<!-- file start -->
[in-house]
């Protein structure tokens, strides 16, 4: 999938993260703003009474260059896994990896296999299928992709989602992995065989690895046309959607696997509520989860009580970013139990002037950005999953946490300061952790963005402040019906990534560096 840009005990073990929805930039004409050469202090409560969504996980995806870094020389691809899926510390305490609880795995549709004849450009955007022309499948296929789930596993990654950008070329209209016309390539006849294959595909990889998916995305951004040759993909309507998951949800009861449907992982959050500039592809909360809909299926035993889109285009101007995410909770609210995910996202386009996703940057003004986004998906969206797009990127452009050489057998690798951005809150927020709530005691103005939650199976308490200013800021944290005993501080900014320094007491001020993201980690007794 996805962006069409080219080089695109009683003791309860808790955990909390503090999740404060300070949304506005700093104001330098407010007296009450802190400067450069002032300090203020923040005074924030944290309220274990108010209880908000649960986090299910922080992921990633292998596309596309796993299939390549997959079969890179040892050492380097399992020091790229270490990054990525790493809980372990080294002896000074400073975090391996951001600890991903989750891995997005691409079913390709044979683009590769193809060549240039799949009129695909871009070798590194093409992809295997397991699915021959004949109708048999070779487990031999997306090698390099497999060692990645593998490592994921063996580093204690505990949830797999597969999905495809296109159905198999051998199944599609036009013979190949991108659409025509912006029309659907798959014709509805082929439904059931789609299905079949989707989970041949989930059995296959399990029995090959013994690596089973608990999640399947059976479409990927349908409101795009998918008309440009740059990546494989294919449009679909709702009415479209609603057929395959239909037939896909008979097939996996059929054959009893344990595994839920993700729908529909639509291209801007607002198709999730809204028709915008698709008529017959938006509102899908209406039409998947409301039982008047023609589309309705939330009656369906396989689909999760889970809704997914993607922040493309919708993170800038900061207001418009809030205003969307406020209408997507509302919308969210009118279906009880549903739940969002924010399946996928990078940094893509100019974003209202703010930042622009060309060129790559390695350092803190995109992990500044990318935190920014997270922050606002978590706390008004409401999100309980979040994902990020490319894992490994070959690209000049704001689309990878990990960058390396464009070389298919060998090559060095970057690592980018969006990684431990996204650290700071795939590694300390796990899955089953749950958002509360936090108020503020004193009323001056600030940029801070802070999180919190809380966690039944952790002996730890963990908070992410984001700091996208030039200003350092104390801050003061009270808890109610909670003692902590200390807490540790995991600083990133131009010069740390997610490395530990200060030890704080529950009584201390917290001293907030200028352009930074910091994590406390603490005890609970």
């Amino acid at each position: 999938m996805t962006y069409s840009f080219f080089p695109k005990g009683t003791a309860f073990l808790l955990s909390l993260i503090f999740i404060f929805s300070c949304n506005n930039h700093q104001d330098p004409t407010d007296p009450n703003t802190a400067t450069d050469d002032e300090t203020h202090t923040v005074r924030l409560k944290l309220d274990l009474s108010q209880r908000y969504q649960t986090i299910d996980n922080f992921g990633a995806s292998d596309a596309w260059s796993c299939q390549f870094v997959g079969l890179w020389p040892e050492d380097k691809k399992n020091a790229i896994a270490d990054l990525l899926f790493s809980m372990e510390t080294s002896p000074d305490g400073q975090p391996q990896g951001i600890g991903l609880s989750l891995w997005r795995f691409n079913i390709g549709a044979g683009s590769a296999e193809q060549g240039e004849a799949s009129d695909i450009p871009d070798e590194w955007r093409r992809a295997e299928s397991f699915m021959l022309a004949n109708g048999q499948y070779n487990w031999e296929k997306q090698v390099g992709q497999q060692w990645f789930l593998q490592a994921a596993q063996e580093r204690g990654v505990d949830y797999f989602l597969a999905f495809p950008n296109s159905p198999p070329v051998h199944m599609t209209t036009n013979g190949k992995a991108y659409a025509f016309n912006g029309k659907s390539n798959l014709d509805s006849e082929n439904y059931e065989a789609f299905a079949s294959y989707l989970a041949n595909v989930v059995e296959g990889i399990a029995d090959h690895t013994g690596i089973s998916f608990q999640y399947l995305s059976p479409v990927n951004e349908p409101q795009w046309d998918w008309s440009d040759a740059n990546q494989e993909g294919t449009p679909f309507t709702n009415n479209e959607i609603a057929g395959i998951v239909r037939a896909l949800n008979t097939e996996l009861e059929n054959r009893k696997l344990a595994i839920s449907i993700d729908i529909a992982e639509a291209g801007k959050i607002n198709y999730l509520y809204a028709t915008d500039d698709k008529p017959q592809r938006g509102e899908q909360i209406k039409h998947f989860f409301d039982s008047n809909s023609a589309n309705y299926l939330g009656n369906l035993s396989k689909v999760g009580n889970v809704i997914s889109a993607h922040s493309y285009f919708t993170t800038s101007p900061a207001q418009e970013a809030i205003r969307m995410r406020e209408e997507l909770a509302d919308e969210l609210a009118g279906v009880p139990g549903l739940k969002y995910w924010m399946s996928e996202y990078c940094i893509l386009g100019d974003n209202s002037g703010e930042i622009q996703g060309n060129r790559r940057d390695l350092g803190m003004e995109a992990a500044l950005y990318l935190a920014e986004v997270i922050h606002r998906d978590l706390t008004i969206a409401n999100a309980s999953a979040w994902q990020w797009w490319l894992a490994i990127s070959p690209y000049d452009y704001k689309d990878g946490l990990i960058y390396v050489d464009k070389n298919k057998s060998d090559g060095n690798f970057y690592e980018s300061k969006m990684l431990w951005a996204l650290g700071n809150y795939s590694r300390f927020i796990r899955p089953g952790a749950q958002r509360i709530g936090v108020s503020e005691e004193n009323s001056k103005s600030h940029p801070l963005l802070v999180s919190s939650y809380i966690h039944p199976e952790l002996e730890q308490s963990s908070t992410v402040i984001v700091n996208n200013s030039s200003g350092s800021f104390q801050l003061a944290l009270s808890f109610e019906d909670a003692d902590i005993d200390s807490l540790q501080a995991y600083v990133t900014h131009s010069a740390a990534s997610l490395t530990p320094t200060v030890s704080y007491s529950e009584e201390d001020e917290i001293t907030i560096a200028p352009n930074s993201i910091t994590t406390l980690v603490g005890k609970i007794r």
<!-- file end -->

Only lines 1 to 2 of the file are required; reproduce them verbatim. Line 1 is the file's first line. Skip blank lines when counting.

[in-house]
């Protein structure tokens, strides 16, 4: 999938993260703003009474260059896994990896296999299928992709989602992995065989690895046309959607696997509520989860009580970013139990002037950005999953946490300061952790963005402040019906990534560096 840009005990073990929805930039004409050469202090409560969504996980995806870094020389691809899926510390305490609880795995549709004849450009955007022309499948296929789930596993990654950008070329209209016309390539006849294959595909990889998916995305951004040759993909309507998951949800009861449907992982959050500039592809909360809909299926035993889109285009101007995410909770609210995910996202386009996703940057003004986004998906969206797009990127452009050489057998690798951005809150927020709530005691103005939650199976308490200013800021944290005993501080900014320094007491001020993201980690007794 996805962006069409080219080089695109009683003791309860808790955990909390503090999740404060300070949304506005700093104001330098407010007296009450802190400067450069002032300090203020923040005074924030944290309220274990108010209880908000649960986090299910922080992921990633292998596309596309796993299939390549997959079969890179040892050492380097399992020091790229270490990054990525790493809980372990080294002896000074400073975090391996951001600890991903989750891995997005691409079913390709044979683009590769193809060549240039799949009129695909871009070798590194093409992809295997397991699915021959004949109708048999070779487990031999997306090698390099497999060692990645593998490592994921063996580093204690505990949830797999597969999905495809296109159905198999051998199944599609036009013979190949991108659409025509912006029309659907798959014709509805082929439904059931789609299905079949989707989970041949989930059995296959399990029995090959013994690596089973608990999640399947059976479409990927349908409101795009998918008309440009740059990546494989294919449009679909709702009415479209609603057929395959239909037939896909008979097939996996059929054959009893344990595994839920993700729908529909639509291209801007607002198709999730809204028709915008698709008529017959938006509102899908209406039409998947409301039982008047023609589309309705939330009656369906396989689909999760889970809704997914993607922040493309919708993170800038900061207001418009809030205003969307406020209408997507509302919308969210009118279906009880549903739940969002924010399946996928990078940094893509100019974003209202703010930042622009060309060129790559390695350092803190995109992990500044990318935190920014997270922050606002978590706390008004409401999100309980979040994902990020490319894992490994070959690209000049704001689309990878990990960058390396464009070389298919060998090559060095970057690592980018969006990684431990996204650290700071795939590694300390796990899955089953749950958002509360936090108020503020004193009323001056600030940029801070802070999180919190809380966690039944952790002996730890963990908070992410984001700091996208030039200003350092104390801050003061009270808890109610909670003692902590200390807490540790995991600083990133131009010069740390997610490395530990200060030890704080529950009584201390917290001293907030200028352009930074910091994590406390603490005890609970």